— 5 min read

Introducing NextDev!

A User Interface for the IoT

NextDev is a small, low cost, WiFi (Internet) connected device with an integrated LCD TFT touch screen display. In a very real sense it is a standalone computer for controlling a network of sensors and actuators. It simplifies the development your own applications for the Internet of Things (IoT). Constructing a user interface UI can be a challenging and time consuming endeavor.

“NextDev makes this process fun!”

NextDev integrates two technology components:

  • The ESP8266 WiFi System on a Chip (SoC). This has taken the maker community by a storm.
  • The Nextion TFT display from ITead Studio, a company who will also be the manufacturing partner for the NextDev.

NextDev utilizes your choice of existing software development platforms:

  • The LUA scripting language via NodeMCU.
  • The Arduino IDE tool for the ESP8622.
  • Native ESP8266 SDK.

NextDev interoperates and interconnects with other IoT platforms via standard communication protocols such as MQTT.

How NextDev Works

I’ll show you how this process works using the relay demo shown in the KickStarer video as a use case.

Here are the steps to build an application:

Step 1 - Layout your UI using the Nextion Editor.

You can download the Nextion editor here. Add 4 button components to the first page of your UI. In my case I just used simple buttons. If desired, you can associate these with images that you upload to the Nextion display’s flash storage. When you are done generate a .TFT file and copy it to a micro SD card. And plug it into the Nextion. It will be transferred to the Nextions internal flash. Power it down and remove the SD card. You are ready to control this UI from NextDev.

Step 2 - Write your code and upload it to NextDev.

For this example I will use the LUA scripting language. Code can also be written using the Arduino IDE for the ESP8266. By default, the LUA runtime environment (NodeMCU) and the NextDev driver APIs are shipped pre-installed on the NextDev.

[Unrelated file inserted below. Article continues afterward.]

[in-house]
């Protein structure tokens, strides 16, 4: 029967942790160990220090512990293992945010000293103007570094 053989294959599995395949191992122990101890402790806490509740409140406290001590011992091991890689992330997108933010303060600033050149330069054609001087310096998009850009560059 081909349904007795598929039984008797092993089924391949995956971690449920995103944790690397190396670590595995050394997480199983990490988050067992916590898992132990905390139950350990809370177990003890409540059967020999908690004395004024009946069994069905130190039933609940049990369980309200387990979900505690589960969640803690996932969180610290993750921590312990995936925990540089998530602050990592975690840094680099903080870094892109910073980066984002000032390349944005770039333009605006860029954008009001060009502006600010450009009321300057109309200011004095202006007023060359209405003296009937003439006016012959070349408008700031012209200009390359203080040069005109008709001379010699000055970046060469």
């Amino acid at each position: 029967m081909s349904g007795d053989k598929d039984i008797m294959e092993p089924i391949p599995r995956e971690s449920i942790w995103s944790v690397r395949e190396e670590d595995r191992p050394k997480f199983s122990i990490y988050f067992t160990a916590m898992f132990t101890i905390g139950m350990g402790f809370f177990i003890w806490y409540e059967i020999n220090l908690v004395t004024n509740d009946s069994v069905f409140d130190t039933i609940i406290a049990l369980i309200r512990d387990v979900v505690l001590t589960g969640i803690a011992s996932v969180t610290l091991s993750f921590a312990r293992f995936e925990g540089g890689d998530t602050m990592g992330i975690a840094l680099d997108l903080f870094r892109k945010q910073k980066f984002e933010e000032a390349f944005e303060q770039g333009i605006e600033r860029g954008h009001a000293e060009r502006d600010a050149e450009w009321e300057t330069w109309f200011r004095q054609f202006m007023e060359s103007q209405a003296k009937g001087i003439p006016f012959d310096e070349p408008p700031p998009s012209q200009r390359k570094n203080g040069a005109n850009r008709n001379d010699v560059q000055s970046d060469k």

The first thing you need to do is initialize the library and Nextion display. Then send a command to tell the display to go to the first page. It is possible to divide the UI into multiple pages (and for smaller LCD panels is almost a necessity).

Here is a simple code example:

 1 disp = require("Nextion")
 2 disp.init()
 4 disp.onSysErr(function(err)
 5     print("Error code = " .. err)  -- If an error occurs, print the details to the debug console.
 6 end)
 8 -- This API call registers a function that will be called whenever a touch event occurs!
 9 disp.onTouchEvent(function(page, comp, evt)
10     print("Page " .. page .. " Component " .. comp .. " Event " .. evt)
11     -- Your code goes here
12 end)
14 disp.sendCommand("page 0") -- If this command is not specified, the display will start with the first page.

Transfer this code to your NextDev board via a USB cable. There are a number of IDE tools available for the NodeMCU firmware. My favorite is ESPlorer. You can download this software here.

Step 3 - Configure the WiFi connection on the NextDev.

Enter the configuration settings for your router (SSID, password) and the IP address of an MQTT broker. You can use our broker or you can set up your own if desired. We are using the open source broker called mosquitto ( Click Save and power cycle the NextDev.

You are good to go!

Specifications and Features

  • Nextion display offloads all graphics processing, either 4mb or 16mb flash (depending upon display choice), micro SD for loading display flash.
  • ESP8266 32-bit CPU application processor (80 Mhz over clockable to 160 Mhz)
  • Embedded LUA scripting language interpreter (Arduino optional)
  • All module pins broken out
  • On-board 1.2A, 3.3V LDO regulator capable of powering external devices.
  • Powered by 5V USB or .1” header
  • Current ~210 mA (nominal with WiFi and display active).
  • Low power mode available (display can be put into sleep mode as well)
  • 802.11 b/g/n Wi-Fi Direct (P2P), soft-AP
  • Integrated TCP/IP protocol stack
  • +19.5dBm output power in 802.11b mode (~800 ft range!)
  • 12 available GPIO lines
  • SPI, I2C, TTL serial interfaces
  • Rich set of APIs
  • 4 mb flash filesystem on NextDev board
  • 80 kb RAM (~35K free for Lua scripts)
  • Support for a wide array of sensors and actuators

Image of the front of NextDev